Monthly Archives: November 2012

Chosen From the Womb

… God, who separated me from my mother’s womb … (Galatians 1:15)

Paul, in making his case to the Galatians for his apostleship, makes a striking statement that is overlooked or blatantly ignored by the proponents of easy abortions.  Sadly, a large number of so-called Christians fall into this camp.  Here, Paul states in no uncertain terms that his call “to preach him among the heathen” (v. 16) came before he was even born.

That human life is precious to God is clearly demonstrated in the pages of the Bible.  When Cain murdered his brother Abel, God quickly called him to account:  “What hast thou done? The voice of thy brother’s blood crieth unto me from the ground.  And now art thou cursed from the earth which hath opened up her mouth to receive thy brother’s blood” (Genesis 4:10-11).  Then to discourage others from murdering Cain, “the LORD said unto him, Therefore whosoever slayeth Cain, vengeance shall be taken on him sevenfold” (Genesis 4:15).  Over a millennia and a half later, when Noah exited the ark, God assigned the protection of life to man: “And surely your blood of your lives will I require; at the hand of every beast will I require it, and at the hand of man; at the hand of every man’s brother will I require the life of man.  Whoso sheddeth man’s blood, by man shall his blood be shed: for in the image of God made he man” (Genesis 9:5-6).

Then the question arises, “When does life begin?”  To the biologist, human life begins at the union of the sperm with the ovum, but to the secular scientist, that is “biological” human life (Greek: bíos) without the essence (Greek: zoé) of humanity or “personhood.”  This then becomes a philosophical question.  Does the “thing” become a person at conception, or after the first trimester from conception, or after the second, or the third?  Some go so far assign the quality of personhood long after the birth of the creature, even up to three years.  Killing such a creature can then be justified seeing “it” is not a “person.”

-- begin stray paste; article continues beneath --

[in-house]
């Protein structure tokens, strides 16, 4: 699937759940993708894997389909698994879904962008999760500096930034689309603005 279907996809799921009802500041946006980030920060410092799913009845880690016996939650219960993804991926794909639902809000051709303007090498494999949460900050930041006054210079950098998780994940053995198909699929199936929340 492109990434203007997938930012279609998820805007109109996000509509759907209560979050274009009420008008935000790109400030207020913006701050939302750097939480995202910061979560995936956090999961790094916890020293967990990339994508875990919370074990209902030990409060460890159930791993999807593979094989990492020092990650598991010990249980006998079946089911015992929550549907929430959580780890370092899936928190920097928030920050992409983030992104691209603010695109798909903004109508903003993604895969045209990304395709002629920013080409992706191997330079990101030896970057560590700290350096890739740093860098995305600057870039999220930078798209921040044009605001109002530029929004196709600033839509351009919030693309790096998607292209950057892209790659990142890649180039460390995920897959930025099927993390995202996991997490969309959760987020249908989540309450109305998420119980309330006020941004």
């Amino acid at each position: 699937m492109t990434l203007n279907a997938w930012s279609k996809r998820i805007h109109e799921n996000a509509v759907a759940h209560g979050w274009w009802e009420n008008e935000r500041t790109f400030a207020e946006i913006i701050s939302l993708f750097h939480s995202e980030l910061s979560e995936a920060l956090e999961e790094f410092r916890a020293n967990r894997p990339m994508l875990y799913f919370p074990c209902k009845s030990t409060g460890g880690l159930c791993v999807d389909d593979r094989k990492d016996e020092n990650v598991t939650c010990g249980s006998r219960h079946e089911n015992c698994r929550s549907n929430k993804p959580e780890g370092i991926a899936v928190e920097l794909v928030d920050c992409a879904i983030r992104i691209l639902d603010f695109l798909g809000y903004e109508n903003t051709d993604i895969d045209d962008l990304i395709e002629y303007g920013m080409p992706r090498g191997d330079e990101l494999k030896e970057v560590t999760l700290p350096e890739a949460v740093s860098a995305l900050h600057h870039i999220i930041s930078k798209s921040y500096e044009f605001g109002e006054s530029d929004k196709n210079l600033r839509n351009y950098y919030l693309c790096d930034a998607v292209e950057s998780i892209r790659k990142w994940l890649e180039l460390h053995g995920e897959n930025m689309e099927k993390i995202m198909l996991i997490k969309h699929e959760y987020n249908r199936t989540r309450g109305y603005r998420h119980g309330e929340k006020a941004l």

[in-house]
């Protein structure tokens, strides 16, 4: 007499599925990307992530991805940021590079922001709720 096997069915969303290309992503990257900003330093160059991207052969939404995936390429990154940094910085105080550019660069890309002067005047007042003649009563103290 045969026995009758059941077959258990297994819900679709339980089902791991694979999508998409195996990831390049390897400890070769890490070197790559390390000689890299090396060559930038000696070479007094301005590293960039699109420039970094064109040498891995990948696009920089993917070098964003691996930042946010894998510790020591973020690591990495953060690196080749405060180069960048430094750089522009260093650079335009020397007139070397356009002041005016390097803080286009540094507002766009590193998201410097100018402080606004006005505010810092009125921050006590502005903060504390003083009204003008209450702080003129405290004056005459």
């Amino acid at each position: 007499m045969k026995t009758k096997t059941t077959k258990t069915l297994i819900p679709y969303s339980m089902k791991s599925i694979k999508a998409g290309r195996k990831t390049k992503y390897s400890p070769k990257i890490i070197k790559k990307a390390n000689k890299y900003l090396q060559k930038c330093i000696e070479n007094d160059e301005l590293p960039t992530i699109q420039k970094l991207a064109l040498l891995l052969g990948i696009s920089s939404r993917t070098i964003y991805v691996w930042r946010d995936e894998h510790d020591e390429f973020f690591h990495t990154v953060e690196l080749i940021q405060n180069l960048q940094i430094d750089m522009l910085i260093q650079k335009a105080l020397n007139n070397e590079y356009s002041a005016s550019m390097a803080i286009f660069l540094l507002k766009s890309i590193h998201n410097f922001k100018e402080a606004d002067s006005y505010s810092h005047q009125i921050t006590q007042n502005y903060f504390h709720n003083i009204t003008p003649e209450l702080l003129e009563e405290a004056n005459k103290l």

God makes no such distinctions.  From the moment of conception, and even before then, the child is a human being, a person – the image of God.  To make this point clear, God established laws to protect the child in the womb making it a capital offense to take the life of a fully developed unborn child. (Exodus 21:22-23).   The psalmist declares “My substance was not hid from thee, when I was made in secret, and curiously wrought in the lowest parts of the earth.  Thine eyes did see my substance, yet being unperfect; and in thy book all my members were written, which in continuance were fashioned, when as yet there was none of them” (Psalm 139:15-16).  God spoke to the prophet Jeremiah and said, “Before I formed thee in the belly I knew thee; and before thou camest forth out of the womb I sanctified thee, and I ordained thee a prophet unto the nations” (Jeremiah 1:5).  Life is precious to God.  Even before conception He has devised a plan for every life He creates in the womb.  Since it is God that creates, gives and sustains life, abortion is never justified or acceptable from His perspective.  That being so, it makes sense that anyone who fears God, would and should share the same perspective.

Comments Off on Chosen From the Womb

Filed under Apologetics, Christianity, Creation, Current Events, Pro-life, Religion

Mourn for the Nation

And it came to pass, when I heard these words, that I sat down and wept, and mourned certain days, and fasted, and prayed before the Lord.  (Nehemiah 1:4)

Nehemiah was chief steward, butler or “cupbearer” for the Persian king Artaxerxes (Nehemiah 1:11).  His position was one of great confidence before the king.  One of his main functions was to taste the king’s food and drink before serving it to him to ensure that it was not poisoned (Nehemiah 2:1).  Nehemiah would be comparable to the secret service agents that surround our President today and are willing take a bullet for him.

One can imagine that with a position of such great responsibility, Nehemiah was well compensated and had not a care in the world as far as material possessions are concerned.  His job was secure, and he probably enjoyed all the finer things in life.  Materially speaking, Nehemiah had nothing for which to be sad (Nehemiah 2:1).  But news from Judah wounded his spirit deeply so that he “wept and mourned” for several days.  The people of Judah were “afflicted” and defenseless (Nehemiah 1:3), and while Nehemiah was far removed from problem, he could identify with and relate to the problem of what he considered to be his nation.